Michael J O Regan, Dr* - Dongbei University of Finance & Economics (DUFE)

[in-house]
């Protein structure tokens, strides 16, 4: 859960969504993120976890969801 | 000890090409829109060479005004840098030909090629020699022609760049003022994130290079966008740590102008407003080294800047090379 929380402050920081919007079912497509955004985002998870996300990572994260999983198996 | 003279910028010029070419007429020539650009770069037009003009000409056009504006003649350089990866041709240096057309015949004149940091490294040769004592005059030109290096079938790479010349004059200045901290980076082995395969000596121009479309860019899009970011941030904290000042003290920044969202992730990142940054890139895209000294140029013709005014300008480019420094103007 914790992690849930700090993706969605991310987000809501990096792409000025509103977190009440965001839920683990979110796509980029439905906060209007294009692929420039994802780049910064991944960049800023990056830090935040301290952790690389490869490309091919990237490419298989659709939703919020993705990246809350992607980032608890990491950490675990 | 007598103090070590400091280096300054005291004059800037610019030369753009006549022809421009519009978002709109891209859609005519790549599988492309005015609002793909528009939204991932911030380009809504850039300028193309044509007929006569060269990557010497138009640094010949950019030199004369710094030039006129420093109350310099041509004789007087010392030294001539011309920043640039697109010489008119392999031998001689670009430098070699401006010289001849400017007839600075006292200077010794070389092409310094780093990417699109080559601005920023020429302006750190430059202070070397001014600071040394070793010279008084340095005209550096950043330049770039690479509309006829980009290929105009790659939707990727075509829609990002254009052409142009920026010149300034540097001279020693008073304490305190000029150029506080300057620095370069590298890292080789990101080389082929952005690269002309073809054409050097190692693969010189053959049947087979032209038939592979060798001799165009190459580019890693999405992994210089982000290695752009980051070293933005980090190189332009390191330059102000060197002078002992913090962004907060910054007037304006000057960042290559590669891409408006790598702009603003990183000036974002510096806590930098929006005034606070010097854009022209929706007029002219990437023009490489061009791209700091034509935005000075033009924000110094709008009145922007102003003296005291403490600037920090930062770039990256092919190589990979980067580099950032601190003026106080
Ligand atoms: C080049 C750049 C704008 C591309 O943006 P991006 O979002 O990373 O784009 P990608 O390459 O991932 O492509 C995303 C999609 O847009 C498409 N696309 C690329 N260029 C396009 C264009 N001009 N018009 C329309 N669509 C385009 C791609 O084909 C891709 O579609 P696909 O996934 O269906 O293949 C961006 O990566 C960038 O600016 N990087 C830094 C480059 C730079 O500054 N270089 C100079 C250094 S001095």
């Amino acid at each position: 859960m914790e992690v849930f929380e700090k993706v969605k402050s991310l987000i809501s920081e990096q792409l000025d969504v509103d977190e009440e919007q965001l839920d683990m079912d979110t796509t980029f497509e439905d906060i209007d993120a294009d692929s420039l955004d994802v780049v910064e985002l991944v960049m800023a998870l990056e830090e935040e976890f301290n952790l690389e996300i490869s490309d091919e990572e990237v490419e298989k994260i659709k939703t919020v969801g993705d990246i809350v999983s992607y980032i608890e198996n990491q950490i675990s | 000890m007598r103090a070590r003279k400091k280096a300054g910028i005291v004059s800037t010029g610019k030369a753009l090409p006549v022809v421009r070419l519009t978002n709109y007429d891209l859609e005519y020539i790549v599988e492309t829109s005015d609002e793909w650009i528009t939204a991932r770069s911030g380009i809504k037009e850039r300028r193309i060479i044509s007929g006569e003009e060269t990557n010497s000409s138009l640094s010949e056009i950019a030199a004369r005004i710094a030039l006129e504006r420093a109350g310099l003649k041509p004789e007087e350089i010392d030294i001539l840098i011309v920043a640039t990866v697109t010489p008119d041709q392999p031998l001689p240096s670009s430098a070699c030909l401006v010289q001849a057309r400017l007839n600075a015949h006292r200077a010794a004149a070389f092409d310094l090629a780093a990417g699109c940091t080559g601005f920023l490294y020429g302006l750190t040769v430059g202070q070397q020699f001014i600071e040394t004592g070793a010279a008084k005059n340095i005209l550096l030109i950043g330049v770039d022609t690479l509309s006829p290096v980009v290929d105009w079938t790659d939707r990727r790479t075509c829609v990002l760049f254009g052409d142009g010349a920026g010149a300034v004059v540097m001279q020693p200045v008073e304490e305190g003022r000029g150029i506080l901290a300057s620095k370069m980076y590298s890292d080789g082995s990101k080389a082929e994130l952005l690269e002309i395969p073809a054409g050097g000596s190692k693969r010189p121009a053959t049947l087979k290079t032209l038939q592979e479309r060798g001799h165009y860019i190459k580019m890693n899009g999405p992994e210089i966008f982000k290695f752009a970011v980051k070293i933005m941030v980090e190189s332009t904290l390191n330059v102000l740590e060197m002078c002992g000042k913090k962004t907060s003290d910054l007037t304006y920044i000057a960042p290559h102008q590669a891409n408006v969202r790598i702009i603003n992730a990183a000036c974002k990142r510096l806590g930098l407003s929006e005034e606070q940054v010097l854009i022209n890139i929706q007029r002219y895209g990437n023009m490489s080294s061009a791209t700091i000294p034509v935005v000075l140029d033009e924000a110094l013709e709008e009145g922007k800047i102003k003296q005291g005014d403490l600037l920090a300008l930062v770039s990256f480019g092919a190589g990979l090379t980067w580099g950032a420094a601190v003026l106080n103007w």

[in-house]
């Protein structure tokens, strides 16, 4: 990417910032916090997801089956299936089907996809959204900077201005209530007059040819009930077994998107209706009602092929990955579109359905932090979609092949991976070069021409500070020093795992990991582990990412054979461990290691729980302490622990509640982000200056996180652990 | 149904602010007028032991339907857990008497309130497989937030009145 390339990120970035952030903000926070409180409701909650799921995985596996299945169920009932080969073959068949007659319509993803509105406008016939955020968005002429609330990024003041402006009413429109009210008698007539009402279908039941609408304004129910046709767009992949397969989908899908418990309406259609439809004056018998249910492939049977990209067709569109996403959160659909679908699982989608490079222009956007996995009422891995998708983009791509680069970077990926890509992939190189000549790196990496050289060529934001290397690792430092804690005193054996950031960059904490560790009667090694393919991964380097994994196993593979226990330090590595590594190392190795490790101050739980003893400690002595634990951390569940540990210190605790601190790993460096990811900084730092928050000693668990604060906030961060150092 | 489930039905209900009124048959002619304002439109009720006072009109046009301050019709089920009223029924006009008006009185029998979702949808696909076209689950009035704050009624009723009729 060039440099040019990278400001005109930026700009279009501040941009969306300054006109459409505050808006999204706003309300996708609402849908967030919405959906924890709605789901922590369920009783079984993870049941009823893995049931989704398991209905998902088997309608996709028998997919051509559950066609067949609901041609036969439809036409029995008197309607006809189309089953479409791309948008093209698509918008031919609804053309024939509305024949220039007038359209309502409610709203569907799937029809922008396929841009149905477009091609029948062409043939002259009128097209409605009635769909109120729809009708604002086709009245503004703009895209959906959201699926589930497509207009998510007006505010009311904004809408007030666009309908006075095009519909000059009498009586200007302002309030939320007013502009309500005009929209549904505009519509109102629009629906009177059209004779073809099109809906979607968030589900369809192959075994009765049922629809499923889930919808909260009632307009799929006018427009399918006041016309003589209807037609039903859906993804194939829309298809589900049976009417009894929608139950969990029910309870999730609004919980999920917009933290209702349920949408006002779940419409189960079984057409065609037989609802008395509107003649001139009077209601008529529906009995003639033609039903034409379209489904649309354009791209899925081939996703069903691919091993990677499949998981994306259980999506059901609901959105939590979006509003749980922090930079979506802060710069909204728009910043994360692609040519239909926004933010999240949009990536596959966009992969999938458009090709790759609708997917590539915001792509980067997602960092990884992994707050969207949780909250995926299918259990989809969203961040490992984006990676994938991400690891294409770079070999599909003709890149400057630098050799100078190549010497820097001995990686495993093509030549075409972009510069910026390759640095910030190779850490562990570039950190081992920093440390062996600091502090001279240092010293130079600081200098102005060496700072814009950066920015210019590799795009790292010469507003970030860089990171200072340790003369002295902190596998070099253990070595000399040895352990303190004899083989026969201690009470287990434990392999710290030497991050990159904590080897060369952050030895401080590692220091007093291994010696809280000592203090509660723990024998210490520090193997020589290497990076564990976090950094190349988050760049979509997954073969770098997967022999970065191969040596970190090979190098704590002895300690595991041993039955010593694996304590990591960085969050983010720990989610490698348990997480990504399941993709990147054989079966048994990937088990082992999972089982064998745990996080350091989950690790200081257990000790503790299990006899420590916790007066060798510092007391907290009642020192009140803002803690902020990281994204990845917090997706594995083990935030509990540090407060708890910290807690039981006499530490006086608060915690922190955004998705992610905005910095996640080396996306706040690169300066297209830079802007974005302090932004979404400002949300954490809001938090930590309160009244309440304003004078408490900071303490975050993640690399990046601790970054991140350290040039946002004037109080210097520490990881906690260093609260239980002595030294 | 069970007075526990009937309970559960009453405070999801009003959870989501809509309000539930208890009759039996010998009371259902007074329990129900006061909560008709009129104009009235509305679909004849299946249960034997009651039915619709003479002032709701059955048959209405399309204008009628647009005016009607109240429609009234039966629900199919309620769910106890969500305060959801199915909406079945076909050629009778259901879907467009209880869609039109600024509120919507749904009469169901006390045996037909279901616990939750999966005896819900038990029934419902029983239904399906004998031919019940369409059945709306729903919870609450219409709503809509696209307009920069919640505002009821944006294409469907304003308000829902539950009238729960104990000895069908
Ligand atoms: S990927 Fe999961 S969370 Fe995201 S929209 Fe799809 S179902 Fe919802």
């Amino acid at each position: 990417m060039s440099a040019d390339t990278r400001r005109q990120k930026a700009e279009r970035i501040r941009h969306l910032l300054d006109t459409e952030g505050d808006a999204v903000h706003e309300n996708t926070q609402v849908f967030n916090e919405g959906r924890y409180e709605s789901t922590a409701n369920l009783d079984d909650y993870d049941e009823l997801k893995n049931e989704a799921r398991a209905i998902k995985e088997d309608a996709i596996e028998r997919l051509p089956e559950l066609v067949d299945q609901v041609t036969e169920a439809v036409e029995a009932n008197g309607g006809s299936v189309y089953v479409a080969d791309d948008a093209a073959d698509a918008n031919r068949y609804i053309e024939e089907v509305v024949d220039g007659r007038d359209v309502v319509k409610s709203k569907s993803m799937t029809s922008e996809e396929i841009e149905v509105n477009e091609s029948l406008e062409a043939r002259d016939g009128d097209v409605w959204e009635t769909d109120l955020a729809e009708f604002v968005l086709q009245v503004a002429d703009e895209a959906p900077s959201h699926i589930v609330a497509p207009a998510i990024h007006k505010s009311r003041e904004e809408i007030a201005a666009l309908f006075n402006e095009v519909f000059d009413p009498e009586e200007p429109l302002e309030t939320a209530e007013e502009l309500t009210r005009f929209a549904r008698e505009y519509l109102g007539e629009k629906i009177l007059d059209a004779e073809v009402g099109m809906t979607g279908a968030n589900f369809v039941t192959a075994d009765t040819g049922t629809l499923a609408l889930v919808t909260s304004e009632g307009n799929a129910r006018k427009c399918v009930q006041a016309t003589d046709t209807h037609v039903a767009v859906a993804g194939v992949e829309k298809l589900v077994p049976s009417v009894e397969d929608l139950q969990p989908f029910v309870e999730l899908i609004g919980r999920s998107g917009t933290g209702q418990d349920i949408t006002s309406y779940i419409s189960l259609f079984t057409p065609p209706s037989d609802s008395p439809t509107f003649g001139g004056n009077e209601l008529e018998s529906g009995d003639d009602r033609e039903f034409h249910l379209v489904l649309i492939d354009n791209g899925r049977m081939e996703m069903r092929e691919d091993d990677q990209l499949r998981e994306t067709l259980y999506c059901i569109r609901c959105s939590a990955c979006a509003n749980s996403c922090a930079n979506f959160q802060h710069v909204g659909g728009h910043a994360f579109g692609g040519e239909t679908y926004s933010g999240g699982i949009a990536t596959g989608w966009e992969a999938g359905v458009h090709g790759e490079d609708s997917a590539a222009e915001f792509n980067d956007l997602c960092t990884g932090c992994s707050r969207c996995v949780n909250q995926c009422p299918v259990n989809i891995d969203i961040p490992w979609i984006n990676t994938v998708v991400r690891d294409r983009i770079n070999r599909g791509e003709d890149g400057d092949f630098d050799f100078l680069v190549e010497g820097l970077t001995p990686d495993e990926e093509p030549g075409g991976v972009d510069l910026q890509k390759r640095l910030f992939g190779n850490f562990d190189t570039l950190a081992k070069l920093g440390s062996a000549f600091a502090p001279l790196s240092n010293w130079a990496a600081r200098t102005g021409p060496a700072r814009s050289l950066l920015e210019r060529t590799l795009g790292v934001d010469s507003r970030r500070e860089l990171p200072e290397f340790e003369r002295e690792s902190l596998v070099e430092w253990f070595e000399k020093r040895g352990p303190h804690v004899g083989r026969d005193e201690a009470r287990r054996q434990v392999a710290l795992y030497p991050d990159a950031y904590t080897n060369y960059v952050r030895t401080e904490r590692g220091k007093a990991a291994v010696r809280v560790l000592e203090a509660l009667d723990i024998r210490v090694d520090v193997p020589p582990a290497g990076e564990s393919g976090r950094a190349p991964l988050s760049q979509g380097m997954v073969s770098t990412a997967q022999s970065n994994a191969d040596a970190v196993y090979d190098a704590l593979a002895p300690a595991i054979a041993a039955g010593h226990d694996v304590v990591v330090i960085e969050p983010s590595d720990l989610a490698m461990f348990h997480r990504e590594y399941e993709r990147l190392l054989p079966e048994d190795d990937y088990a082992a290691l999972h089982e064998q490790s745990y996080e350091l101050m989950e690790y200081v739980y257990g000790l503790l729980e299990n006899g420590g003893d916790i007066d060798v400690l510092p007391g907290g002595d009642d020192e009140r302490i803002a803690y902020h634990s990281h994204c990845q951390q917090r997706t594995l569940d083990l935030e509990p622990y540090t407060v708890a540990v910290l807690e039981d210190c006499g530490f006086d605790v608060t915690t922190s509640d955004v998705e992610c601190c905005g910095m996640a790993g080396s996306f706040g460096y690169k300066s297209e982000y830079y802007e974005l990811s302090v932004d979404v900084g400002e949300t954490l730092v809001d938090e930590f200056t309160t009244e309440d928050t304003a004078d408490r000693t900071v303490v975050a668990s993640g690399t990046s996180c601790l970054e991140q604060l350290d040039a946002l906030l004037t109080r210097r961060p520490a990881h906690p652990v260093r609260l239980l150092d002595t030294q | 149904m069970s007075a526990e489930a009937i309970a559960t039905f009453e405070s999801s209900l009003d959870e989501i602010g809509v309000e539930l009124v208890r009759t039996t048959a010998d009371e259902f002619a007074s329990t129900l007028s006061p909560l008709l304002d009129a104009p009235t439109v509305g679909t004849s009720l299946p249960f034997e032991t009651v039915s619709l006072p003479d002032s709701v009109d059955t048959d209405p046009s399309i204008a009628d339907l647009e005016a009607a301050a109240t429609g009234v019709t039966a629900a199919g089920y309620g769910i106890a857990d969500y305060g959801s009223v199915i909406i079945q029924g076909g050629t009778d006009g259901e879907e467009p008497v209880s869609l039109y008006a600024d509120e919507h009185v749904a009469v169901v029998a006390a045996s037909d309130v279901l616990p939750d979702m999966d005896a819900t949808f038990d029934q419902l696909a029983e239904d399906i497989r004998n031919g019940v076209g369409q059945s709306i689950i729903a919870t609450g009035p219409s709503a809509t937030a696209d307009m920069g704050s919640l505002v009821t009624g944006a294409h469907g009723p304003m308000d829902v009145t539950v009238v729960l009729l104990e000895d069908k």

A (transnational) counter-cultural imagination emerged in the 1950's, promising a better life on a global scale after the breaking down of systems of relationships (educational, political, social) during a time of societal flux. This imagination created new counter-cultural landscapes, one which appropriated 'moving images' of the 'east'. From this, an 'organized drift' emerged from across the western world to India and beyond between 1965 and 1975. On the surface it brought dispersed people together on a journey who wished to demonstrate their counter cultural belonging, creating a network of places that were approximate to their counter cultural values and way of seeing. By the late 1960's, the drift east itself evolved into an organized field of social practices, the hippie trail in particular capturing the imagination as stories, dress, airplanes, drugs, objects, money and ideas, all went into ?doing' the road east, tens of thousands coming to constitute a larger formation of ?drifters'. Becoming a mark of identity, the drift east was on the surface not inextricably linked to middle-class conformity and paradigms offered by their society relating to their age, nationality, background, and gender. This paper however, addresses the mobility of these drifters without glossing over their gendered dimensions and argues that the counter-cultural landscape they traversed soon became haunted and tainted for women travelers. The paper will argue that the social practices of mobility amongst these primarily westerners remained gendered; women travelers often rendered 'out of place,' the narrative and discourses predominantly masculine.